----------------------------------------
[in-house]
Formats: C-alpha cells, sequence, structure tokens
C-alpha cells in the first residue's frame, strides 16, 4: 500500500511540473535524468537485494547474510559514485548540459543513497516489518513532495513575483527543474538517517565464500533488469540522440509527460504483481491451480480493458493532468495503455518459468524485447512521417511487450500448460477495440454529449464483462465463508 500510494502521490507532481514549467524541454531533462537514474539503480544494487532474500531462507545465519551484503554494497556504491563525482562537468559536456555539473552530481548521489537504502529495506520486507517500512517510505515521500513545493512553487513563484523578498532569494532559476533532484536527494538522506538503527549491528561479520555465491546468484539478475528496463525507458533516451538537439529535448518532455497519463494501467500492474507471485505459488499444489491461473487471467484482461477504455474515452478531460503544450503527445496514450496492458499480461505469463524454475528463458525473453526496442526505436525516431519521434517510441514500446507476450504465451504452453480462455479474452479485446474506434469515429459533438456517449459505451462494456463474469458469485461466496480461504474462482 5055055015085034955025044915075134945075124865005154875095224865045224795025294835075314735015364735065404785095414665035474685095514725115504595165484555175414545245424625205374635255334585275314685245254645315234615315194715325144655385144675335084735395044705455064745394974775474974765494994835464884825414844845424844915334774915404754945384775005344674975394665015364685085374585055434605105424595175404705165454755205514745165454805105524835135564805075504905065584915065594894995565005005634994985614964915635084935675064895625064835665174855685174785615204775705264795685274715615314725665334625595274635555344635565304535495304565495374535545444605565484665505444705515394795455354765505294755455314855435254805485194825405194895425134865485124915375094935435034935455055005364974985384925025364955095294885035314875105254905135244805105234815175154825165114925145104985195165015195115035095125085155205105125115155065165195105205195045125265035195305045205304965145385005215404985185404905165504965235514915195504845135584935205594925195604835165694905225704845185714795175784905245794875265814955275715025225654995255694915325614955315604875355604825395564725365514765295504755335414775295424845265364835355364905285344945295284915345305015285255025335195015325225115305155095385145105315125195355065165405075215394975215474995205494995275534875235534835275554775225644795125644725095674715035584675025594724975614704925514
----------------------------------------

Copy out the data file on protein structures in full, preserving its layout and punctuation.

[in-house]
Formats: C-alpha cells, sequence, structure tokens
C-alpha cells in the first residue's frame, strides 16, 4: 500500500511540473535524468537485494547474510559514485548540459543513497516489518513532495513575483527543474538517517565464500533488469540522440509527460504483481491451480480493458493532468495503455518459468524485447512521417511487450500448460477495440454529449464483462465463508 500510494502521490507532481514549467524541454531533462537514474539503480544494487532474500531462507545465519551484503554494497556504491563525482562537468559536456555539473552530481548521489537504502529495506520486507517500512517510505515521500513545493512553487513563484523578498532569494532559476533532484536527494538522506538503527549491528561479520555465491546468484539478475528496463525507458533516451538537439529535448518532455497519463494501467500492474507471485505459488499444489491461473487471467484482461477504455474515452478531460503544450503527445496514450496492458499480461505469463524454475528463458525473453526496442526505436525516431519521434517510441514500446507476450504465451504452453480462455479474452479485446474506434469515429459533438456517449459505451462494456463474469458469485461466496480461504474462482 5055055015085034955025044915075134945075124865005154875095224865045224795025294835075314735015364735065404785095414665035474685095514725115504595165484555175414545245424625205374635255334585275314685245254645315234615315194715325144655385144675335084735395044705455064745394974775474974765494994835464884825414844845424844915334774915404754945384775005344674975394665015364685085374585055434605105424595175404705165454755205514745165454805105524835135564805075504905065584915065594894995565005005634994985614964915635084935675064895625064835665174855685174785615204775705264795685274715615314725665334625595274635555344635565304535495304565495374535545444605565484665505444705515394795455354765505294755455314855435254805485194825405194895425134865485124915375094935435034935455055005364974985384925025364955095294885035314875105254905135244805105234815175154825165114925145104985195165015195115035095125085155205105125115155065165195105205195045125265035195305045205304965145385005215404985185404905165504965235514915195504845135584935205594925195604835165694905225704845185714795175784905245794875265814955275715025225654995255694915325614955315604875355604825395564725365514765295504755335414775295424845265364835355364905285344945295284915345305015285255025335195015325225115305155095385145105315125195355065165405075215394975215474995205494995275534875235534835275554775225644795125644725095674715035584675025594724975614704925514